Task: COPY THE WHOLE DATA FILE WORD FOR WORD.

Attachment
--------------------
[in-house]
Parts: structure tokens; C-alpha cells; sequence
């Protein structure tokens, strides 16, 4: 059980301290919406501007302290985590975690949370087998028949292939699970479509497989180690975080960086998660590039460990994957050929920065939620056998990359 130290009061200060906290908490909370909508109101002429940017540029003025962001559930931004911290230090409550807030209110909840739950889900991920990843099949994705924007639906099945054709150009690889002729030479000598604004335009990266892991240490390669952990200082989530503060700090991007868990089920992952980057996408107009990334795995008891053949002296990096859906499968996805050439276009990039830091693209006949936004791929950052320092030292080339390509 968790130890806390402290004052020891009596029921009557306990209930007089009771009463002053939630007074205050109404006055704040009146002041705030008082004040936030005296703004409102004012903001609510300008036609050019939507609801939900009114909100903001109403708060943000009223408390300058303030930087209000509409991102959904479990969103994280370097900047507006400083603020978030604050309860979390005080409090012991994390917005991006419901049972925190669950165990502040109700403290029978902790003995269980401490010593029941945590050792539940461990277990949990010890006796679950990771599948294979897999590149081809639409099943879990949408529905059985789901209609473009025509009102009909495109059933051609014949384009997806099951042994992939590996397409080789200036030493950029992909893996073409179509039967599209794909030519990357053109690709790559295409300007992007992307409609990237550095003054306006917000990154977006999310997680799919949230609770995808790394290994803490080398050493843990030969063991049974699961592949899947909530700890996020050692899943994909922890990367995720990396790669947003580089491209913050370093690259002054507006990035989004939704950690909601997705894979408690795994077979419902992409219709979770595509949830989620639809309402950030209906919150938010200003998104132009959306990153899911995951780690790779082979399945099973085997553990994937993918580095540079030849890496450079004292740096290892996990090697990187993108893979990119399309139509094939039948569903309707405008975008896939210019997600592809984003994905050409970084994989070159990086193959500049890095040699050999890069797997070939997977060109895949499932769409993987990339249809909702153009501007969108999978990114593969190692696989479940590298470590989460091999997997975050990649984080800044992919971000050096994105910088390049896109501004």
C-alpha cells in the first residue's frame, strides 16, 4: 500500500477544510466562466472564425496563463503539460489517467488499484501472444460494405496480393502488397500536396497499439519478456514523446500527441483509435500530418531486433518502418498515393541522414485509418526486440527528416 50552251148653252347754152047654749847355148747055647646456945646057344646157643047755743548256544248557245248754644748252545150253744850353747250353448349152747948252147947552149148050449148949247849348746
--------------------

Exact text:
[in-house]
Parts: structure tokens; C-alpha cells; sequence
């Protein structure tokens, strides 16, 4: 059980301290919406501007302290985590975690949370087998028949292939699970479509497989180690975080960086998660590039460990994957050929920065939620056998990359 130290009061200060906290908490909370909508109101002429940017540029003025962001559930931004911290230090409550807030209110909840739950889900991920990843099949994705924007639906099945054709150009690889002729030479000598604004335009990266892991240490390669952990200082989530503060700090991007868990089920992952980057996408107009990334795995008891053949002296990096859906499968996805050439276009990039830091693209006949936004791929950052320092030292080339390509 968790130890806390402290004052020891009596029921009557306990209930007089009771009463002053939630007074205050109404006055704040009146002041705030008082004040936030005296703004409102004012903001609510300008036609050019939507609801939900009114909100903001109403708060943000009223408390300058303030930087209000509409991102959904479990969103994280370097900047507006400083603020978030604050309860979390005080409090012991994390917005991006419901049972925190669950165990502040109700403290029978902790003995269980401490010593029941945590050792539940461990277990949990010890006796679950990771599948294979897999590149081809639409099943879990949408529905059985789901209609473009025509009102009909495109059933051609014949384009997806099951042994992939590996397409080789200036030493950029992909893996073409179509039967599209794909030519990357053109690709790559295409300007992007992307409609990237550095003054306006917000990154977006999310997680799919949230609770995808790394290994803490080398050493843990030969063991049974699961592949899947909530700890996020050692899943994909922890990367995720990396790669947003580089491209913050370093690259002054507006990035989004939704950690909601997705894979408690795994077979419902992409219709979770595509949830989620639809309402950030209906919150938010200003998104132009959306990153899911995951780690790779082979399945099973085997553990994937993918580095540079030849890496450079004292740096290892996990090697990187993108893979990119399309139509094939039948569903309707405008975008896939210019997600592809984003994905050409970084994989070159990086193959500049890095040699050999890069797997070939997977060109895949499932769409993987990339249809909702153009501007969108999978990114593969190692696989479940590298470590989460091999997997975050990649984080800044992919971000050096994105910088390049896109501004």
C-alpha cells in the first residue's frame, strides 16, 4: 500500500477544510466562466472564425496563463503539460489517467488499484501472444460494405496480393502488397500536396497499439519478456514523446500527441483509435500530418531486433518502418498515393541522414485509418526486440527528416 50552251148653252347754152047654749847355148747055647646456945646057344646157643047755743548256544248557245248754644748252545150253744850353747250353448349152747948252147947552149148050449148949247849348746